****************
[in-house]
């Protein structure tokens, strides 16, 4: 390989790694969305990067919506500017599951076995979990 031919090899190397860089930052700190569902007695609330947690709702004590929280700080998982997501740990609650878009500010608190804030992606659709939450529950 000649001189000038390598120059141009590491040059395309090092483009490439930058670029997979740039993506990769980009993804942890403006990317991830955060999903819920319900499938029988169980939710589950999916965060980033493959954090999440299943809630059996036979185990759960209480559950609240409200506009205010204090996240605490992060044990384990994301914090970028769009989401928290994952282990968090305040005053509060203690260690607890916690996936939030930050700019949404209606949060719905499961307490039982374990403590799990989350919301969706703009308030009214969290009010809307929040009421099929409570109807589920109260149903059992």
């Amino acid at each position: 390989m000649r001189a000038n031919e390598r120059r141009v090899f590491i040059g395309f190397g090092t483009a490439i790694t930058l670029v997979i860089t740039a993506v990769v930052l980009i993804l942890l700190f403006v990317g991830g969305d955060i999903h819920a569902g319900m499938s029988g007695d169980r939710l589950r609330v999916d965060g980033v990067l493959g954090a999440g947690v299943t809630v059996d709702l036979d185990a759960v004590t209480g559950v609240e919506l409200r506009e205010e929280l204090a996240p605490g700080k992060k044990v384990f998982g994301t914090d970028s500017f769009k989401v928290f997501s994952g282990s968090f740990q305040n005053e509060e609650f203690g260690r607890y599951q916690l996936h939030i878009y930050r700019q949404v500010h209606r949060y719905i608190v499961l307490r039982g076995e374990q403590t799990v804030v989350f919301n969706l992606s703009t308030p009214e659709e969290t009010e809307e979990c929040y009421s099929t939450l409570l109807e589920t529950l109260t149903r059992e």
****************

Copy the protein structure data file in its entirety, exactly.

[in-house]
């Protein structure tokens, strides 16, 4: 390989790694969305990067919506500017599951076995979990 031919090899190397860089930052700190569902007695609330947690709702004590929280700080998982997501740990609650878009500010608190804030992606659709939450529950 000649001189000038390598120059141009590491040059395309090092483009490439930058670029997979740039993506990769980009993804942890403006990317991830955060999903819920319900499938029988169980939710589950999916965060980033493959954090999440299943809630059996036979185990759960209480559950609240409200506009205010204090996240605490992060044990384990994301914090970028769009989401928290994952282990968090305040005053509060203690260690607890916690996936939030930050700019949404209606949060719905499961307490039982374990403590799990989350919301969706703009308030009214969290009010809307929040009421099929409570109807589920109260149903059992």
């Amino acid at each position: 390989m000649r001189a000038n031919e390598r120059r141009v090899f590491i040059g395309f190397g090092t483009a490439i790694t930058l670029v997979i860089t740039a993506v990769v930052l980009i993804l942890l700190f403006v990317g991830g969305d955060i999903h819920a569902g319900m499938s029988g007695d169980r939710l589950r609330v999916d965060g980033v990067l493959g954090a999440g947690v299943t809630v059996d709702l036979d185990a759960v004590t209480g559950v609240e919506l409200r506009e205010e929280l204090a996240p605490g700080k992060k044990v384990f998982g994301t914090d970028s500017f769009k989401v928290f997501s994952g282990s968090f740990q305040n005053e509060e609650f203690g260690r607890y599951q916690l996936h939030i878009y930050r700019q949404v500010h209606r949060y719905i608190v499961l307490r039982g076995e374990q403590t799990v804030v989350f919301n969706l992606s703009t308030p009214e659709e969290t009010e809307e979990c929040y009421s099929t939450l409570l109807e589920t529950l109260t149903r059992e």